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Your weekend arts forecast: ‘A hybrid of history and art’

Bill DeYoung

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Roman, Antioch, Mosaic pavement from The House of the Drinking Contest, c. AD 200300, Stone Tesserae, Museum purchase, Museum of Fine Arts, St. Petersburg

Big doings Saturday at the Museum of Fine Arts St. Petersburg, as the astonishing collection of five Greco-Roman stone mosaics, which were acquired by the MFA in the early 1960s, are going back on display after an extensive period of cleaning and restoration, alongside other major works on loan from Princeton University Art Museum. These mosaics were part of the floors of private villas in the richly cultured city of Antioch, the capital of the Roman province of Syria, dating from c. AD 200—300. They were excavated in the 1930s, and this new presentation includes historic photographs, excavation logs and dig notebooks, as well as rare film footage of the actual excavations. Curator Michael Bennett calls it “a hybrid exhibition that seams together history and art.”

Antioch Reclaimed: Ancient Mosaics at the MFA debuts Saturday (April 10) and will be on view through Aug. 21.

The museum has announced its exhibition schedule for the next year (through Spring 2022). Next up are From Margins to Mainstays: Highlights From the Photography Collection (opening April 24), Skyway 20/21: A Contemporary Collaboration (May 22) and From Heath to Hedgerow: Doulton Lambeth Ware and the British Countryside (June 5).

 

Saturday is also the day of the St. Petersburg Arts Alliance’s monthly ArtWalk, which, in normal times, would find 40 or so area studios and galleries linked by an invisible chain, all of them open for visits and organized perusals. Sometimes there’s wine, and occasionally cheese, sometimes there’s music, and always there’s a wonderful communal feeling and celebration of St. Pete as a vibrant – and friendly – art town.

Well, that part’s still true, even if the free trolleys aren’t running, masks are required, and the necessary rules of social distancing are forcing people to avoid large gatherings of any sort, even with the best of intentions. Only certain venues are participating – hours will vary, and here’s the official list. So while it’s still the Second Saturday ArtWalk, and there’s still much to be discovered and feted, you’re pretty much on your own.

 

Performing arts

It’s anniversary #12 for the Hideaway Cafe and Listening Room, and owner John Kelly has a celebratory bash planned for Saturday that includes the “sophisticated party band” Boho Sideshow, outside from 3 to 5 p.m., and live music inside from 5 on. The Josh Nelms Trio headlines at 8, with “special guests” aplenty scheduled.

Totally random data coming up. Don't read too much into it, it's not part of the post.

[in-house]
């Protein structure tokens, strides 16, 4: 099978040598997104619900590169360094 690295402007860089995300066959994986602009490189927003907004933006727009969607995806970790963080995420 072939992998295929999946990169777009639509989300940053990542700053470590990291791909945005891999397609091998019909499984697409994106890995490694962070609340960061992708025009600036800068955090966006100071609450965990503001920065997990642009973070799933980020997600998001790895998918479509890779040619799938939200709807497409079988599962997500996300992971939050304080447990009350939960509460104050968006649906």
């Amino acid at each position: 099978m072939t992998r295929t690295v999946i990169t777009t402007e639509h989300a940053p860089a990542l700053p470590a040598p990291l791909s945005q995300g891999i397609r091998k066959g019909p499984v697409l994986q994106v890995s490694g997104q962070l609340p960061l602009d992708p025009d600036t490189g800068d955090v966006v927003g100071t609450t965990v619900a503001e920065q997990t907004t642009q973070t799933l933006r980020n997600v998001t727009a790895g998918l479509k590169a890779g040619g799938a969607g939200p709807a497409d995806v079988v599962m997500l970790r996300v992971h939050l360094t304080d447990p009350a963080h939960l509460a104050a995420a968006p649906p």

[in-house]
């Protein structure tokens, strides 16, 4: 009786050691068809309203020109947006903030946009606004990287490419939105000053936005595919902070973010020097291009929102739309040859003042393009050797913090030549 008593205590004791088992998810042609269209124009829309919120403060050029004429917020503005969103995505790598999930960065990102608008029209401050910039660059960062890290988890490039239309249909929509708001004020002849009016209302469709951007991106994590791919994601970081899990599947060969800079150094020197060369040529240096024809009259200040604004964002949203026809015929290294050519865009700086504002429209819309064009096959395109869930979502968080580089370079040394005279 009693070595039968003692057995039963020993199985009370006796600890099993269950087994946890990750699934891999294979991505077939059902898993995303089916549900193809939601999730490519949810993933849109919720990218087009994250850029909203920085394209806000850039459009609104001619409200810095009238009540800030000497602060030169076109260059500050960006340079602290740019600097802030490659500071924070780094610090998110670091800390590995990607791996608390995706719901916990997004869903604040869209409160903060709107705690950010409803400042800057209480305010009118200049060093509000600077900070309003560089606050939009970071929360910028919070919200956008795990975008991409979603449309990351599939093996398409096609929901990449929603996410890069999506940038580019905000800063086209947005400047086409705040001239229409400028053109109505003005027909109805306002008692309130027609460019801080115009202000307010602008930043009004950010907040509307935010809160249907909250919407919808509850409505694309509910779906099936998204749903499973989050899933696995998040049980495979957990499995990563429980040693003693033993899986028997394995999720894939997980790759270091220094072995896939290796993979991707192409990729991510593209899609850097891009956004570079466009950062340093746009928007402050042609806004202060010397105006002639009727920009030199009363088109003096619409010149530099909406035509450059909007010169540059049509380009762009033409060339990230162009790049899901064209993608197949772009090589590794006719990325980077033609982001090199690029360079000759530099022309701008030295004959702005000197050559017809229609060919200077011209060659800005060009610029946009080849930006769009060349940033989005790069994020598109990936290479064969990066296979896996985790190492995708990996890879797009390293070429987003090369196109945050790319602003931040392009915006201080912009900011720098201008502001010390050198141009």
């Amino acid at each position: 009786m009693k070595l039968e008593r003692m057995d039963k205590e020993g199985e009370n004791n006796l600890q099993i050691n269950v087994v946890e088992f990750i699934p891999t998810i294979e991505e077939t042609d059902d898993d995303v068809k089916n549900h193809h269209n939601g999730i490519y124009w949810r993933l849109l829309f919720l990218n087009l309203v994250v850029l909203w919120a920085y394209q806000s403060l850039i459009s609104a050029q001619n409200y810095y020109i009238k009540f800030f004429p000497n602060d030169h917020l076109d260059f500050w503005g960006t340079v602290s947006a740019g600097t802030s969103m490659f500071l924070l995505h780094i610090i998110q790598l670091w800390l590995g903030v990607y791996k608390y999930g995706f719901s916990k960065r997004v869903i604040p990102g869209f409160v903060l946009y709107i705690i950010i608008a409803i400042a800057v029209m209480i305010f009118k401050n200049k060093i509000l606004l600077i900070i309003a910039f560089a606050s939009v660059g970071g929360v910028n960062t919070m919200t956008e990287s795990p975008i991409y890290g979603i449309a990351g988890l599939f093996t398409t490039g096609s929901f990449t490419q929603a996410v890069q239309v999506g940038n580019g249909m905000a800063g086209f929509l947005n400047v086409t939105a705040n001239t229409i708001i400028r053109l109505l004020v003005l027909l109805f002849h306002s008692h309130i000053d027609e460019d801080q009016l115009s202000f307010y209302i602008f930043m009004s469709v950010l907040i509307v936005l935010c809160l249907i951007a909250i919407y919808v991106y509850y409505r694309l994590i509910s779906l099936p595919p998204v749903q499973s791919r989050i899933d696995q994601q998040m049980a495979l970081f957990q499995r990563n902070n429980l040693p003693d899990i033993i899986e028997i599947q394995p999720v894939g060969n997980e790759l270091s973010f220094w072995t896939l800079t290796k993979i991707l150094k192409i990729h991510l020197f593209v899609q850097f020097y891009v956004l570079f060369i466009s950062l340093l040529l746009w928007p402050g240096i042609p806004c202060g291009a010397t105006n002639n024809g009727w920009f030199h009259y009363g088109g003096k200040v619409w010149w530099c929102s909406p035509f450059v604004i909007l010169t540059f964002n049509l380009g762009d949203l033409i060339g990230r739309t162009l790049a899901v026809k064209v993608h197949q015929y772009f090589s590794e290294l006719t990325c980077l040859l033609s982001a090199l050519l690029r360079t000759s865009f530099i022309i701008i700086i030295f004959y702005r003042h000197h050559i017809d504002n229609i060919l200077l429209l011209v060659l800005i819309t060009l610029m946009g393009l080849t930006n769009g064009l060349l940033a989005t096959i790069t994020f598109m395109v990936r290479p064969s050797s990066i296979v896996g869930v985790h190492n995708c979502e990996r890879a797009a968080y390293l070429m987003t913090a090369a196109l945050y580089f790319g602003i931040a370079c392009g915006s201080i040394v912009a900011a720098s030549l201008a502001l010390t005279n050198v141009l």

The Florida Orchestra principal violinist Jeffrey Multer takes the spotlight on Mendelssohn’s Violin Concerto Saturday and Sunday at the Mahaffey Theater. With Michael Francis conducting TFO will also tackle Florence B. Price’s Dances in the Canebrakes and Rachmaninoff’s Variations on a Theme of Corelli. Details and tickets here.

Friday’s Palladium Live! Virtual concert features the high-stepping, quick-moving, serious and surprising jazz Trio La Lucha (John O’Leary, Alejandro Arenas and Mark Feinman) with guests James Suggs (trumpet) and Ken Peplowski (trumpet). Watch the concert in the comfort of your own home – find out how by clicking here.

Your professional theater choices are twofold this weekend. Leonard Bernstein’s New York, a musical with Julia Rifino, Emanuel Carrero and Michal Raabe’s five-member mini orchestra is onstage at freeFall Theatre (by “stage,” we mean “parking lot stage,” as it’s a socially-distanced parking lot show (tickets). And in the David A. Straz Center across the bay, an eight-member cast from Jobsite Theater is in the spaced-out Jaeb Theater with an adaptation of Shakespeare’s Henry V (read all about it here).

We haven’t had chamber delights since goodness knows when; so the Tampa Bay Symphony’s return Sunday at 2 p.m. with More Chamber Delights! should be most welcome. Mark Sforzini will be at the podium as the all-volunteer group performs Serenade for String Orchestra in C Major, Op. 48 by Tchaikovsky, and Richard Strauss’ Suite in B-flat, Op. 4. It’s at the Palladium, and tickets are available here.

 

 

 

 

 

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